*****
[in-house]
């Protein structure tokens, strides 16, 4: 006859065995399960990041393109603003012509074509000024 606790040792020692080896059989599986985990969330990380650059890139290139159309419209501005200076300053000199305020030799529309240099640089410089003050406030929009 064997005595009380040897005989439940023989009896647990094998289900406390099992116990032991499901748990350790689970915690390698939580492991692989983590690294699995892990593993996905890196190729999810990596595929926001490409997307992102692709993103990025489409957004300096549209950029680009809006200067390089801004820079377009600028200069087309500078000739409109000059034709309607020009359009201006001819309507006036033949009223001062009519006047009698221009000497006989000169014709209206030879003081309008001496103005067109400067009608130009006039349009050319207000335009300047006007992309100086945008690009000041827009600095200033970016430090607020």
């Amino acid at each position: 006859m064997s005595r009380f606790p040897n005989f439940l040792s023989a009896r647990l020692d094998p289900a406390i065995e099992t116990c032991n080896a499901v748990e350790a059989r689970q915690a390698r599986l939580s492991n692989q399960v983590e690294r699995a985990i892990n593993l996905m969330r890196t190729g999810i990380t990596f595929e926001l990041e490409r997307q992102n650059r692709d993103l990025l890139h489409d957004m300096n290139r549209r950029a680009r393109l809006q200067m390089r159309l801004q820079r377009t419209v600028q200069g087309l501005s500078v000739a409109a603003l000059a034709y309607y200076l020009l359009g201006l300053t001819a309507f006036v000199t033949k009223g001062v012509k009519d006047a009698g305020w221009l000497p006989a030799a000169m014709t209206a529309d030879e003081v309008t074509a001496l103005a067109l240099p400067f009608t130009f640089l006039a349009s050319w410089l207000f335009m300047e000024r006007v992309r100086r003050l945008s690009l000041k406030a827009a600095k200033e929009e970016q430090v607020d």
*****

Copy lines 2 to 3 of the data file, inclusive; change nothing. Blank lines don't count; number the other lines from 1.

């Protein structure tokens, strides 16, 4: 006859065995399960990041393109603003012509074509000024 606790040792020692080896059989599986985990969330990380650059890139290139159309419209501005200076300053000199305020030799529309240099640089410089003050406030929009 064997005595009380040897005989439940023989009896647990094998289900406390099992116990032991499901748990350790689970915690390698939580492991692989983590690294699995892990593993996905890196190729999810990596595929926001490409997307992102692709993103990025489409957004300096549209950029680009809006200067390089801004820079377009600028200069087309500078000739409109000059034709309607020009359009201006001819309507006036033949009223001062009519006047009698221009000497006989000169014709209206030879003081309008001496103005067109400067009608130009006039349009050319207000335009300047006007992309100086945008690009000041827009600095200033970016430090607020």
């Amino acid at each position: 006859m064997s005595r009380f606790p040897n005989f439940l040792s023989a009896r647990l020692d094998p289900a406390i065995e099992t116990c032991n080896a499901v748990e350790a059989r689970q915690a390698r599986l939580s492991n692989q399960v983590e690294r699995a985990i892990n593993l996905m969330r890196t190729g999810i990380t990596f595929e926001l990041e490409r997307q992102n650059r692709d993103l990025l890139h489409d957004m300096n290139r549209r950029a680009r393109l809006q200067m390089r159309l801004q820079r377009t419209v600028q200069g087309l501005s500078v000739a409109a603003l000059a034709y309607y200076l020009l359009g201006l300053t001819a309507f006036v000199t033949k009223g001062v012509k009519d006047a009698g305020w221009l000497p006989a030799a000169m014709t209206a529309d030879e003081v309008t074509a001496l103005a067109l240099p400067f009608t130009f640089l006039a349009s050319w410089l207000f335009m300047e000024r006007v992309r100086r003050l945008s690009l000041k406030a827009a600095k200033e929009e970016q430090v607020d």